Starring-Greer Garson, Walter Pidgeon
Scott’s Review #841
Reviewed December 13, 2018
Released in 1942 amid the horrific World War II, Mrs. Miniver (1942) was a smash hit, winning over audiences concerned with the troubled and uncertain times. Decades later the film does not age as well as other similar themed films, but nonetheless still entertains and tells a good story with an important theme. The film is nestled in the war drama genre with a bit of romance thrown in. The film won numerous Oscars the year of its release including Best Picture and star Greer Garson winning for Best Actress.
The story is told from the perspective of an affluent British family and the struggles they face to keep things together during growing peril. The focus mostly remains squarely on unassuming housewife, Kay Miniver (Garson). The supporting players do much to flesh out the film with wonderful performances by Walter Pidgeon, Teresa Wright, and Henry Travers as Clem Miniver, Carol Beldon, and Mr. Ballard, respectively. The direction by William Wyler is astounding and adds to the perfectly crafted ambiance and homey details.
The Miniver’s live a comfortable life in a whimsical village outside of London. Quite idealized, they own a large garden and a motorboat on the river Thames. Along with Kay and Clem, their three children of varying ages and their housekeeper and cook reside with them. Besides the parents, the central couple are son Vin (Richard Ney) and the prominent Carol (Wright), the pair initially disagreeing on politics, but finally falling madly in love. As the soap-opera style family situations continue to occur the war grows closer and closer to their house.
As Mrs. Miniver progresses, Vin enlists in the army to assist with war efforts, a German Nazi breaks into the Miniver house, a central character dies, and bombs and planes crash. Through it all, Kay remains stoic and takes the family through challenging situations adding much melodrama to the film. The woman’s journey and resolve to keep everything and everyone intact is the core of the film.
The film is mainly a family drama with both the Miniver’s and the townspeople experiencing trials and tribulations. In this way Mrs. Miniver risks being a one trick pony, albeit an emotional and teary-eyed one. The rich characteristics and the polished nature make the film more than it ought to be and the superlative cast and production values as well as the timeliness of the film’s release undoubtedly made it what is was in 1942.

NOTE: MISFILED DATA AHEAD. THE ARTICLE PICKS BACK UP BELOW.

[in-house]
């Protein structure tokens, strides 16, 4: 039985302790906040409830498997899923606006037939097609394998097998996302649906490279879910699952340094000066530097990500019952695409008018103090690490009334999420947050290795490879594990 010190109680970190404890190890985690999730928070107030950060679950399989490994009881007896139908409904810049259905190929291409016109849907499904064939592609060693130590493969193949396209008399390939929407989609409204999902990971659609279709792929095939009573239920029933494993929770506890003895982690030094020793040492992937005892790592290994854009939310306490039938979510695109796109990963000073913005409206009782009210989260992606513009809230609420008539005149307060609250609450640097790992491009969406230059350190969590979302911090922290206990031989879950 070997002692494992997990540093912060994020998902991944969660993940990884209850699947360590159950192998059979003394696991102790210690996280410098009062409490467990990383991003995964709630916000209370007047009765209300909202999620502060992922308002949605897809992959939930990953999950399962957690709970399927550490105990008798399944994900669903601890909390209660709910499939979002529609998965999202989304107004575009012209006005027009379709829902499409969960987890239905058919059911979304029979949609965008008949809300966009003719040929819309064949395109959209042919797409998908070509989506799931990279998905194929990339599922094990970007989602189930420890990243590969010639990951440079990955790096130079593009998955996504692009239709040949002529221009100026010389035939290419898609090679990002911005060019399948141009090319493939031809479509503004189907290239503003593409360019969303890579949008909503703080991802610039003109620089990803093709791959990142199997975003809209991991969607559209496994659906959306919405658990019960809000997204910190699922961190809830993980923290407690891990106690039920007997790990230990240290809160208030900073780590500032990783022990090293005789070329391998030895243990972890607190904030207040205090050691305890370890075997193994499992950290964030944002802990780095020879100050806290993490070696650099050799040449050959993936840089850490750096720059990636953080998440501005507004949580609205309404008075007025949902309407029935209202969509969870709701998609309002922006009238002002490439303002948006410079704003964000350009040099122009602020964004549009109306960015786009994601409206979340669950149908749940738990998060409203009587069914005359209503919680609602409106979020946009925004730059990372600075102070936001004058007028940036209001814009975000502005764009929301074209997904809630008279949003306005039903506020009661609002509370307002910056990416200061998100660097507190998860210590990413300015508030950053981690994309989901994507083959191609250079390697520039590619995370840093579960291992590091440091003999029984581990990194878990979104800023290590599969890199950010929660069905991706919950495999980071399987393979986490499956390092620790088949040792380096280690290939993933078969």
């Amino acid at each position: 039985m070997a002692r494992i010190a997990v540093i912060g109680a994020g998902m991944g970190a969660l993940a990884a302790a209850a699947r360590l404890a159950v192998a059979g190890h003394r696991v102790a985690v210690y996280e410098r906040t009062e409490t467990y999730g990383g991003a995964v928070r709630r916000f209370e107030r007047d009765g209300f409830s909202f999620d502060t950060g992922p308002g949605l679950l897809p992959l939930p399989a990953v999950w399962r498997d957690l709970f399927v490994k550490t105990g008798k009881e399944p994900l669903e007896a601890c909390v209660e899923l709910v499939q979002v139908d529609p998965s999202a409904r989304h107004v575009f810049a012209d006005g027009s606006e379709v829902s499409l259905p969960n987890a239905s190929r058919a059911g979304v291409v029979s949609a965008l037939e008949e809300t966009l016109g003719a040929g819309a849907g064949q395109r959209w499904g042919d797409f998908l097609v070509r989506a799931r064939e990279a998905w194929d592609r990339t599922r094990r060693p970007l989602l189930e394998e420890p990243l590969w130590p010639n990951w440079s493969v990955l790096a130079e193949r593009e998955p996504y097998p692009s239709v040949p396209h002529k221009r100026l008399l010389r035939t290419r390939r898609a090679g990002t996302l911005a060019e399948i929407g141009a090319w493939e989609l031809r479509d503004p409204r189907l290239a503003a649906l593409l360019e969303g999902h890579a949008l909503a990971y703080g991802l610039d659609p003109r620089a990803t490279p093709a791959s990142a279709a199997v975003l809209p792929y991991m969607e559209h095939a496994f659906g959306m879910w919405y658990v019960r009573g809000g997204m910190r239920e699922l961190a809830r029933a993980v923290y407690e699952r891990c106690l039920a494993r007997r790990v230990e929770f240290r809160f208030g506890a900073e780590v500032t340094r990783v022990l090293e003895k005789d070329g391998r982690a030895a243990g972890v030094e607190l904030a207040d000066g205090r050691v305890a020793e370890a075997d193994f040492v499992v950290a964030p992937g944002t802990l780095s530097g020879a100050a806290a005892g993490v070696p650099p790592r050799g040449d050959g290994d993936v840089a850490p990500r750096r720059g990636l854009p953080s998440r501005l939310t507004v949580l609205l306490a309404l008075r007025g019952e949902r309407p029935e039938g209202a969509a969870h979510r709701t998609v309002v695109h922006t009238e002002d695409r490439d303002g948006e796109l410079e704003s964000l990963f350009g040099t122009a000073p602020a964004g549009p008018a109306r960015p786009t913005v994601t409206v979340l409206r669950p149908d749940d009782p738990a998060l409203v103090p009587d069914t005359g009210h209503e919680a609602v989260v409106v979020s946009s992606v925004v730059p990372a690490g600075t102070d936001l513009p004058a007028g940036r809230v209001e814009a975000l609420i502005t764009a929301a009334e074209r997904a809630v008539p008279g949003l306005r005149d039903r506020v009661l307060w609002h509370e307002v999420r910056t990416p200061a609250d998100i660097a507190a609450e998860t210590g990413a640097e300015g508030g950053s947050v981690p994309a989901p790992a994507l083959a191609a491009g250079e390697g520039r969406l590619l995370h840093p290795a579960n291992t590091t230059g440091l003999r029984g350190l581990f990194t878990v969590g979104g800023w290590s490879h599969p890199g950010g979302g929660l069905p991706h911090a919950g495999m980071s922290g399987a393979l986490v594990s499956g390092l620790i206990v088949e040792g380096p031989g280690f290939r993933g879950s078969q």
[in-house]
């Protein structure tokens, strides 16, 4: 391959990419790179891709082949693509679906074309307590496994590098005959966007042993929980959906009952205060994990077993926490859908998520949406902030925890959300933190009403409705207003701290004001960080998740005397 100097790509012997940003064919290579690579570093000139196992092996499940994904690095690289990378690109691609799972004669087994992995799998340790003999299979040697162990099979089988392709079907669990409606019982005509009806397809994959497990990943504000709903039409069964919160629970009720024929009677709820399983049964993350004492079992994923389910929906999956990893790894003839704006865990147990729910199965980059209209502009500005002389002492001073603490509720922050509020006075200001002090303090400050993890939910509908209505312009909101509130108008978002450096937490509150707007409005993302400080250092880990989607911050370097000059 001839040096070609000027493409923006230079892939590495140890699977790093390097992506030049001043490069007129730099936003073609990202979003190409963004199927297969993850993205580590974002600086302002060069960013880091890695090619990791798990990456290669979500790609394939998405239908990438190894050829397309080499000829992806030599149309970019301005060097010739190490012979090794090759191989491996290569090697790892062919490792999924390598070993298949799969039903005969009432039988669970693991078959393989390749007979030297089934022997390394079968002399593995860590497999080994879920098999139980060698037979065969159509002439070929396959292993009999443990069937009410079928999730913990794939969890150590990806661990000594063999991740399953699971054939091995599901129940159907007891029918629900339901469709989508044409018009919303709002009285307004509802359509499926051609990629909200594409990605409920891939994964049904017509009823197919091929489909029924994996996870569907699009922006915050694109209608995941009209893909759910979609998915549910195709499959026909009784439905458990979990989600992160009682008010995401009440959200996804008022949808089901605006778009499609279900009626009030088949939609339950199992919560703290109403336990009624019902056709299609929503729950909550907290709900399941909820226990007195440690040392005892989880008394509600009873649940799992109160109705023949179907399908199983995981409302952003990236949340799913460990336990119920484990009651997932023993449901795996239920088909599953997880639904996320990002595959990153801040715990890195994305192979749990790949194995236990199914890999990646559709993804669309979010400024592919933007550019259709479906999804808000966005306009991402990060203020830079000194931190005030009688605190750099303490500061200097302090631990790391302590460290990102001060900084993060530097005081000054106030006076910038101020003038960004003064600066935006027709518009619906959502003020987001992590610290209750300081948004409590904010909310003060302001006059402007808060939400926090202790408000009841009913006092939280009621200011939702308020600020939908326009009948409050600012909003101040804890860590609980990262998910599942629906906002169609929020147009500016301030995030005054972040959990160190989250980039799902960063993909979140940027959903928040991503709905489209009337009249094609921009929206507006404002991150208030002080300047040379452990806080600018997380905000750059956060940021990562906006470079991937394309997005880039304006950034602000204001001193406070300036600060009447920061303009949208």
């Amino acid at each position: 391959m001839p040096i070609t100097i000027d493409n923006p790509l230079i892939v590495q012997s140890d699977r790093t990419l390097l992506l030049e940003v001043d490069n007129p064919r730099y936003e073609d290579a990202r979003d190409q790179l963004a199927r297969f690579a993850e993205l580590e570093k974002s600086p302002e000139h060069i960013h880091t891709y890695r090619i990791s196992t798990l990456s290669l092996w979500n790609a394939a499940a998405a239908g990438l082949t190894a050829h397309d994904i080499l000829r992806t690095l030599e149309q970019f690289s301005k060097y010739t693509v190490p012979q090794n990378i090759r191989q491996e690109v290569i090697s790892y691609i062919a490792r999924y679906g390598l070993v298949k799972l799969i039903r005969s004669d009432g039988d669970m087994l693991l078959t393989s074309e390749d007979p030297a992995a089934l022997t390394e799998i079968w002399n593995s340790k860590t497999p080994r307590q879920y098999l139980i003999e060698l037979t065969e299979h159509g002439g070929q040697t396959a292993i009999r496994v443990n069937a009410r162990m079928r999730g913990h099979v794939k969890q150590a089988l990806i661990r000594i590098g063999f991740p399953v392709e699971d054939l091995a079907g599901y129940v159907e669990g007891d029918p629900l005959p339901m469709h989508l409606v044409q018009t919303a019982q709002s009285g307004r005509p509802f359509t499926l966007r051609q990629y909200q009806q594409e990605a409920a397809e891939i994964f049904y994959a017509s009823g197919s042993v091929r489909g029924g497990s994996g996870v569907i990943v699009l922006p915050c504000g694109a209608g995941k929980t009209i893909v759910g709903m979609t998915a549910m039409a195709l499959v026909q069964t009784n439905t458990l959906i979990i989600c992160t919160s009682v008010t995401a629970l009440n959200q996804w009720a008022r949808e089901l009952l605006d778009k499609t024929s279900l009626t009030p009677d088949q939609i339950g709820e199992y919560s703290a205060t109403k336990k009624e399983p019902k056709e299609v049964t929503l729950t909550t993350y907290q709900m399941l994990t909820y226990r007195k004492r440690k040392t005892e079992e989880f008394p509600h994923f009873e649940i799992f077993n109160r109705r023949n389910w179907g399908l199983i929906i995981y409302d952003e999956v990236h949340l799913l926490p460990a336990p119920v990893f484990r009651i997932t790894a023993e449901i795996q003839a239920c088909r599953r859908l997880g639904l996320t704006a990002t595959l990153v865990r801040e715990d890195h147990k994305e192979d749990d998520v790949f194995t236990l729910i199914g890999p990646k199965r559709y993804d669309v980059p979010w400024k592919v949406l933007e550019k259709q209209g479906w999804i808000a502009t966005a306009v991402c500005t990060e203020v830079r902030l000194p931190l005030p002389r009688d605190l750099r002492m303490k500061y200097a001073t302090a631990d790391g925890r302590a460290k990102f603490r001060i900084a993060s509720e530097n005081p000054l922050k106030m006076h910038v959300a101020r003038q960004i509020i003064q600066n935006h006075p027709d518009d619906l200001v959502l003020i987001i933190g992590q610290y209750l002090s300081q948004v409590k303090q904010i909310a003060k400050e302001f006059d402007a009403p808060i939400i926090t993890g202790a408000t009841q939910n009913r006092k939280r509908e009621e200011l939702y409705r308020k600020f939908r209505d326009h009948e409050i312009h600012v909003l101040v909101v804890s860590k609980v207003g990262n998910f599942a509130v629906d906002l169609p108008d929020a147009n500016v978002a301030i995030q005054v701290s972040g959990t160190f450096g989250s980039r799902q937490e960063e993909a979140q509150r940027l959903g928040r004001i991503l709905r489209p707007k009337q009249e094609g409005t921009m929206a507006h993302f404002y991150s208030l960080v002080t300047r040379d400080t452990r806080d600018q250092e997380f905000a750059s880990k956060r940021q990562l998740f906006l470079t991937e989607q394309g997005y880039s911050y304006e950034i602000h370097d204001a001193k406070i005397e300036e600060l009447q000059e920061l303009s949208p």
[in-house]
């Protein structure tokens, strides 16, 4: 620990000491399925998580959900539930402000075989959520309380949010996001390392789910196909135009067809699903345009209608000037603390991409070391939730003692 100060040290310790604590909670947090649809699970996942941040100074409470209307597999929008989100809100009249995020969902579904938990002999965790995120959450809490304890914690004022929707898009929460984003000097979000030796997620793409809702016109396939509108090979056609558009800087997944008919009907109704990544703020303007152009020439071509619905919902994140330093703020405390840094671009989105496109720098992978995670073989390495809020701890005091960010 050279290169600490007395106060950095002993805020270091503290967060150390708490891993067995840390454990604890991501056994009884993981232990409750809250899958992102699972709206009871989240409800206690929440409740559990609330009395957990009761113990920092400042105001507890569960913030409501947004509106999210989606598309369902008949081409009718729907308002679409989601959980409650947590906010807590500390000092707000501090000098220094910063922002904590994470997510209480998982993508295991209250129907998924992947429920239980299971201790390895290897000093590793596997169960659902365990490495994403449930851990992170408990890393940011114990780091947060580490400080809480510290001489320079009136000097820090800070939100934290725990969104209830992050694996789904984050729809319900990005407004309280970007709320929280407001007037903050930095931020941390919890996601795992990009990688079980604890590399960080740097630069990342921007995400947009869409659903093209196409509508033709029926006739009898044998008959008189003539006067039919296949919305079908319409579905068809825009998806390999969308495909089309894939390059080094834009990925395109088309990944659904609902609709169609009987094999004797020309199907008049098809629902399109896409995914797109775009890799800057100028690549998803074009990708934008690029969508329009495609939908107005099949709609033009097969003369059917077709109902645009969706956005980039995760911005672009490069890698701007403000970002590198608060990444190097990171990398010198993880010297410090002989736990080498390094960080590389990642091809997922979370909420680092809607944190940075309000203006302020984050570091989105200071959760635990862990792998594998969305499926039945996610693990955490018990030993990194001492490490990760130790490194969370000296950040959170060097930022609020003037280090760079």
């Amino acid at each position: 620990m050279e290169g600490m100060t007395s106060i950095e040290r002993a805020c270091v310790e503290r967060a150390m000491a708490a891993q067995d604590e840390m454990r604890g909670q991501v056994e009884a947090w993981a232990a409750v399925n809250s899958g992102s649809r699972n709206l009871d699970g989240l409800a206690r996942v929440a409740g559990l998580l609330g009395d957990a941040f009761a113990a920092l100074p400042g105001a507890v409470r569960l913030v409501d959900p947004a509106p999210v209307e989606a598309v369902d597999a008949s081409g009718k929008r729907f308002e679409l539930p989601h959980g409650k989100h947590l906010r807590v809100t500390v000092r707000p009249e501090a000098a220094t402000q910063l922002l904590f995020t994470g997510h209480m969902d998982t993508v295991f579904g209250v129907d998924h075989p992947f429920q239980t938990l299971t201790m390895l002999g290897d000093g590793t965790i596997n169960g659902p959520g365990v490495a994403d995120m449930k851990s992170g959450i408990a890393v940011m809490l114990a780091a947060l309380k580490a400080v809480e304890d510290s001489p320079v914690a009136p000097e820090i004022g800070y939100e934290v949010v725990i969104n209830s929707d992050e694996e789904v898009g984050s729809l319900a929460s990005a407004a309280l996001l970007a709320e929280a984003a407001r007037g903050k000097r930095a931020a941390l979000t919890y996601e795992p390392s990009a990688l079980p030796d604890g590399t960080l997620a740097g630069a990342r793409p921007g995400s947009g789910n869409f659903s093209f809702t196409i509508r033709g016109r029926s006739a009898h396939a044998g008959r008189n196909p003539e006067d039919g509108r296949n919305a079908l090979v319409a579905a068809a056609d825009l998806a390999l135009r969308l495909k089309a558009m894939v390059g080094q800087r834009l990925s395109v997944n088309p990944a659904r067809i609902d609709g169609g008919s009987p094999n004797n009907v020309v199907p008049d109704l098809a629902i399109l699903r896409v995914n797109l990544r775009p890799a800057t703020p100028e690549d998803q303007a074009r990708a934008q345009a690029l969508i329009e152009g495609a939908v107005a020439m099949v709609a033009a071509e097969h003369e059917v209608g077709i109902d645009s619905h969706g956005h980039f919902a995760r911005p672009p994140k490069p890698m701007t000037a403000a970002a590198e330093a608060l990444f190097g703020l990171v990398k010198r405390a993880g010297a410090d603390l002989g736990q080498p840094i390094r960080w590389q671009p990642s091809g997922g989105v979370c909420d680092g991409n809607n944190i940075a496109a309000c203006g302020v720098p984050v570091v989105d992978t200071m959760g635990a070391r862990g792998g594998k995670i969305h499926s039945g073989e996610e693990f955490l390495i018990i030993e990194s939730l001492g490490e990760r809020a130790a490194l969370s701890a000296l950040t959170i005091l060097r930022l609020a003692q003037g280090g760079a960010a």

In present times, however, Mrs. Miniver seems diminished in importance and relevance with a sappy and overly sentimental feel, World War II in the distant past and several other wars come and gone. Apparent is that Wyler carefully packaged the film to hit every emotion from the bombastic musical score to the proper English characters, to the comic relief housekeeper. The film is a giant Hollywood production, but perhaps a bit too perfect to age with any zest or reason to watch more than once?
The film might be better remembered for its strong female lead. Told from Kay’s perspective, unusual in 1942 was for a film (especially with a war theme) not to have the story from the male point of view. Still refreshing in 2018, this quality was downright groundbreaking at the time. Kay stays strong and proud through the ravages of war that are closing in on her family with unbridled boldness and nary a simpering quality. An early champion for strong, female driven characters and in a smaller way, Wright’s Carol is also a muscled female role model.
Mrs. Miniver (1942) is a well-crafted film of its time that displays lavish production values and strong characters worthy of admiration. For a glimpse back into the 1940’s time-capsule, especially for those fans of good, solid drama, the film is a major win. There are no major flaws to harp on, but the overall piece has not aged especially well and other similar films (Casablanca, 1942) are more memorable affairs.